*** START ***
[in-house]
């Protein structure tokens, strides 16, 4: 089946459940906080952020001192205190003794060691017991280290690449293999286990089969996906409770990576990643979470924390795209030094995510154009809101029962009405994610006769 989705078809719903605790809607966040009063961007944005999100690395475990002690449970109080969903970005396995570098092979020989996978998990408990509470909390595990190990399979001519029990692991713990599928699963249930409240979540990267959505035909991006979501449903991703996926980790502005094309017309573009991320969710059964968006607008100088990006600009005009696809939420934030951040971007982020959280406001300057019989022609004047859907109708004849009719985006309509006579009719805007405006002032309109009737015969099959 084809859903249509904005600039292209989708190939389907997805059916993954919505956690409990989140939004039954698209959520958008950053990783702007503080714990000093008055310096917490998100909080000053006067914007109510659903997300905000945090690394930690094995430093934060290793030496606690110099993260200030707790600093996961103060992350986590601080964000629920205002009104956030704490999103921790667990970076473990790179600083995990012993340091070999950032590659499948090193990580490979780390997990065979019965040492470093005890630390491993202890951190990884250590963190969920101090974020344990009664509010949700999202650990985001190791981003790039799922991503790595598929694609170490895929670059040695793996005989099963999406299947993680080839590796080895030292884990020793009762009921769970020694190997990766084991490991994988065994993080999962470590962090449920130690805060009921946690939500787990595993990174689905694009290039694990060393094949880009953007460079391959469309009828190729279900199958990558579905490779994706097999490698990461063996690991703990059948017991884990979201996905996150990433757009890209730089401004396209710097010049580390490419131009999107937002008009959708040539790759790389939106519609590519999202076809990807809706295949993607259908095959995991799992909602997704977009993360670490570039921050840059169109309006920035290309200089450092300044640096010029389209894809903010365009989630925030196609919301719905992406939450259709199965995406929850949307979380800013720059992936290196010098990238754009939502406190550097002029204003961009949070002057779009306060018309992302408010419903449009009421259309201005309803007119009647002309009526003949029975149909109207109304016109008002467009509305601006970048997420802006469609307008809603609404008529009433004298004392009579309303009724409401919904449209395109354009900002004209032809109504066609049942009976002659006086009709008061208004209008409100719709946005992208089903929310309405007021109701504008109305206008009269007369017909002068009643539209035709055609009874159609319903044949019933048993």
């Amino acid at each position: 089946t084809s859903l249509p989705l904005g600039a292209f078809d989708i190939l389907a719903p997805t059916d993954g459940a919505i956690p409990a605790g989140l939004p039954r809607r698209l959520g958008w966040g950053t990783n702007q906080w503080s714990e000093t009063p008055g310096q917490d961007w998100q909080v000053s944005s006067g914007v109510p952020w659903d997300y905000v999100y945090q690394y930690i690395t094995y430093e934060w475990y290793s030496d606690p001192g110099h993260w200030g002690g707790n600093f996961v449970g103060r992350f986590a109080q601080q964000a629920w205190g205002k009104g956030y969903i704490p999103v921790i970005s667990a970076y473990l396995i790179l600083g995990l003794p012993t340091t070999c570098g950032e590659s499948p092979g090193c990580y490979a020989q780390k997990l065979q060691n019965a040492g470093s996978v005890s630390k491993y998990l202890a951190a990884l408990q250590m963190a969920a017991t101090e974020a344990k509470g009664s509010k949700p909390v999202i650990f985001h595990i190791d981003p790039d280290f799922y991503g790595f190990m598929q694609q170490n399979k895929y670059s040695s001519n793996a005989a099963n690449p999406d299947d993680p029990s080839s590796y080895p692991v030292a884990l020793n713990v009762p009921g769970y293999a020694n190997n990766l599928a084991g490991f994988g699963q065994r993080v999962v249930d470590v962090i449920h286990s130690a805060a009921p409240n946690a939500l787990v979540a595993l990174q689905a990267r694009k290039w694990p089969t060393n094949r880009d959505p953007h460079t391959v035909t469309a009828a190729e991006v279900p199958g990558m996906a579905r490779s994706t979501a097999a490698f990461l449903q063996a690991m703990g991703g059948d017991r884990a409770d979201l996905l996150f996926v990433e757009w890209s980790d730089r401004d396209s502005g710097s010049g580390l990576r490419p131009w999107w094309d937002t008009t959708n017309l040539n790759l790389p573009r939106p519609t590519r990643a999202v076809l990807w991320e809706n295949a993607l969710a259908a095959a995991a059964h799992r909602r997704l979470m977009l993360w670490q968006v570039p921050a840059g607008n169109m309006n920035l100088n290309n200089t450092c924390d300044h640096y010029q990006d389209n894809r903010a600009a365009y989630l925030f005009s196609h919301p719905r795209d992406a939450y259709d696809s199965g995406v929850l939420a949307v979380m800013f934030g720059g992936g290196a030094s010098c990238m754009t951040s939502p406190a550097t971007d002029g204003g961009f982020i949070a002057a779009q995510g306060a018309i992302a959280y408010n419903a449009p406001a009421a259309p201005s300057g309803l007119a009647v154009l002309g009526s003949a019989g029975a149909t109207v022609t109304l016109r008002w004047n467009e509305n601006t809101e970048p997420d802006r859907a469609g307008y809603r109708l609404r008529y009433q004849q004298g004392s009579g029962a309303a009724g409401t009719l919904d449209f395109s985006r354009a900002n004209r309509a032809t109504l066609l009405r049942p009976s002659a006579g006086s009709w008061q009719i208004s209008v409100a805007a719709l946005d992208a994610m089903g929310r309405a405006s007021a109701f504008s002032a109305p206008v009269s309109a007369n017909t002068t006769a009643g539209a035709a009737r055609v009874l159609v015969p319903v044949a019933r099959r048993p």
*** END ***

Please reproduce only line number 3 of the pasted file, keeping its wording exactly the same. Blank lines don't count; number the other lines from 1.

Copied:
């Amino acid at each position: 089946t084809s859903l249509p989705l904005g600039a292209f078809d989708i190939l389907a719903p997805t059916d993954g459940a919505i956690p409990a605790g989140l939004p039954r809607r698209l959520g958008w966040g950053t990783n702007q906080w503080s714990e000093t009063p008055g310096q917490d961007w998100q909080v000053s944005s006067g914007v109510p952020w659903d997300y905000v999100y945090q690394y930690i690395t094995y430093e934060w475990y290793s030496d606690p001192g110099h993260w200030g002690g707790n600093f996961v449970g103060r992350f986590a109080q601080q964000a629920w205190g205002k009104g956030y969903i704490p999103v921790i970005s667990a970076y473990l396995i790179l600083g995990l003794p012993t340091t070999c570098g950032e590659s499948p092979g090193c990580y490979a020989q780390k997990l065979q060691n019965a040492g470093s996978v005890s630390k491993y998990l202890a951190a990884l408990q250590m963190a969920a017991t101090e974020a344990k509470g009664s509010k949700p909390v999202i650990f985001h595990i190791d981003p790039d280290f799922y991503g790595f190990m598929q694609q170490n399979k895929y670059s040695s001519n793996a005989a099963n690449p999406d299947d993680p029990s080839s590796y080895p692991v030292a884990l020793n713990v009762p009921g769970y293999a020694n190997n990766l599928a084991g490991f994988g699963q065994r993080v999962v249930d470590v962090i449920h286990s130690a805060a009921p409240n946690a939500l787990v979540a595993l990174q689905a990267r694009k290039w694990p089969t060393n094949r880009d959505p953007h460079t391959v035909t469309a009828a190729e991006v279900p199958g990558m996906a579905r490779s994706t979501a097999a490698f990461l449903q063996a690991m703990g991703g059948d017991r884990a409770d979201l996905l996150f996926v990433e757009w890209s980790d730089r401004d396209s502005g710097s010049g580390l990576r490419p131009w999107w094309d937002t008009t959708n017309l040539n790759l790389p573009r939106p519609t590519r990643a999202v076809l990807w991320e809706n295949a993607l969710a259908a095959a995991a059964h799992r909602r997704l979470m977009l993360w670490q968006v570039p921050a840059g607008n169109m309006n920035l100088n290309n200089t450092c924390d300044h640096y010029q990006d389209n894809r903010a600009a365009y989630l925030f005009s196609h919301p719905r795209d992406a939450y259709d696809s199965g995406v929850l939420a949307v979380m800013f934030g720059g992936g290196a030094s010098c990238m754009t951040s939502p406190a550097t971007d002029g204003g961009f982020i949070a002057a779009q995510g306060a018309i992302a959280y408010n419903a449009p406001a009421a259309p201005s300057g309803l007119a009647v154009l002309g009526s003949a019989g029975a149909t109207v022609t109304l016109r008002w004047n467009e509305n601006t809101e970048p997420d802006r859907a469609g307008y809603r109708l609404r008529y009433q004849q004298g004392s009579g029962a309303a009724g409401t009719l919904d449209f395109s985006r354009a900002n004209r309509a032809t109504l066609l009405r049942p009976s002659a006579g006086s009709w008061q009719i208004s209008v409100a805007a719709l946005d992208a994610m089903g929310r309405a405006s007021a109701f504008s002032a109305p206008v009269s309109a007369n017909t002068t006769a009643g539209a035709a009737r055609v009874l159609v015969p319903v044949a019933r099959r048993p």